Quantfury Gazette

Spotify (NYSE:SPOT) can be more than just music on the ‘SPOT’

Nathan Crooks
Quantfury Team

Spotify (NYSE:SPOT), the world’s largest music streaming service, appears to be working on a new feature that may allow users to play DJ with a suite of mixing tools. It might be just what the company needs to start making money.

The possible service was noticed last week by an app researcher who captured screenshots of code that detailed a “Music Pro” premium subscription tier to “flex your DJ skills with different transition styles to create the ultimate mix.” These tools would allow users to “set the tempo range” by filtering “genres, moods, activities, and more,” and the code promises the ability to “quickly blend in the next track to keep the energy going.” 

The development shows that Spotify is thinking of new ways to provide value to its customer base and develop products around the core business model of streaming. Spotify currently takes nearly 32% of the global music streaming market, followed by Tencent Music (NYSE:TME), Apple Music (NASDAQ:AAPL) and Amazon (NASDAQ:AMZN) with 14.4%, 12.6% and 11.1%, respectively. Most importantly, this type of new functionality could separate Spotify from the field even further. 

While Spotify shares have surged 119% over the past year amid excitement about consistent growth and millions of new free and paid premium users, the Swedish company has never turned an annual profit. At the heart of Spotify’s challenge is that it currently pays as much as 70% of all streaming revenue to music labels. A growing user base for most tech companies with apps typically leads to enhanced profit because of lower average costs and economies of scale, but in Spotify’s case, it simply leads to increased costs and more royalty payments. Further upping the stakes for Spotify is the fact that it competes with companies that derive most of their revenue from other sources. While Apple and Amazon can afford to subsidize streaming services or at least break even, that’s not a model that Spotify can survive with in the long term. For that, it’s got to either drive down costs by fighting with the music labels, or it can try and figure out how to enhance its platform and increase engagement it can monetize in other ways. It appears to be doing the latter.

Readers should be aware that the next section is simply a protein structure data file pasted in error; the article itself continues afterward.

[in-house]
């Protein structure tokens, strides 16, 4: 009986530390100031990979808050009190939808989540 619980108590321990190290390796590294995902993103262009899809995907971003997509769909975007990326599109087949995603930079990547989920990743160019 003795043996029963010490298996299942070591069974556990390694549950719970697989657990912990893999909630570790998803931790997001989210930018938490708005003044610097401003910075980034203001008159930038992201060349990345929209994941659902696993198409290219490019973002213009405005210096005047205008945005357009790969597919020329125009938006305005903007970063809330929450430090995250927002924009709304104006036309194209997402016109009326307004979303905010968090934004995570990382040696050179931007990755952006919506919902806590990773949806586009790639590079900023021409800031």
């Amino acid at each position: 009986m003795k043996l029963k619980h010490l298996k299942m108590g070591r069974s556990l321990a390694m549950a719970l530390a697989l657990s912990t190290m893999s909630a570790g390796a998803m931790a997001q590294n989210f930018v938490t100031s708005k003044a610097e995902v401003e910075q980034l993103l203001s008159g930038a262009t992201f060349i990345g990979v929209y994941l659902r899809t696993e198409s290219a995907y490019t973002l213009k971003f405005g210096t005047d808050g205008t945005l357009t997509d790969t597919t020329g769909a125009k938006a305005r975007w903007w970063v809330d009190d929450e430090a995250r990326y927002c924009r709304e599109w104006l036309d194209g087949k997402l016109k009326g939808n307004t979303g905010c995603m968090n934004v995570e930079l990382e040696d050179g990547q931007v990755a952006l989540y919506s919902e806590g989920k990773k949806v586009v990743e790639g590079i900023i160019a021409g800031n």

CEO and founder Daniel Ek told investors in the company’s latest earnings call that, after a round of cost-cutting and layoffs last year, it now planned to focus on “strong product development, which leads to strong growth but with an increased focus on monetization and efficiency, which in turn drives profitability.”

“I know some of you may start to wonder if we are sacrificing growth for profitability,” he continued. “Long term we believe that the real value of Spotify is in solving problems at the intersection between creators and consumers. With scale, there will be even more opportunities to do so.”

That’s exactly why initial reports about a new set of DJ tools that could be on the way are worth investor attention. For starters, while Spotify has a high percentage of so-called “power users” who open the app daily, a large part of that engagement comes with phones in pockets as the music is delivered through headphones. A suite of power tools could make some of that engagement much more active, with eyeballs on screens as users fiddle with controls to mix and blend their favorite hits. The increased screen time and possible opportunities for sharing are just what the company needs to better compete with social networks, and it also opens up possibilities for new forms of advertising revenue.

Spotify may be poised to soon break out from the competition with an exciting new feature, but it could also be getting ready to break free from a restrictive business model. While a growing user base and rising engagement have in the past just meant more money for the record labels, meaningful changes to the platform could finally allow the company to turn momentum into profits for shareholders.


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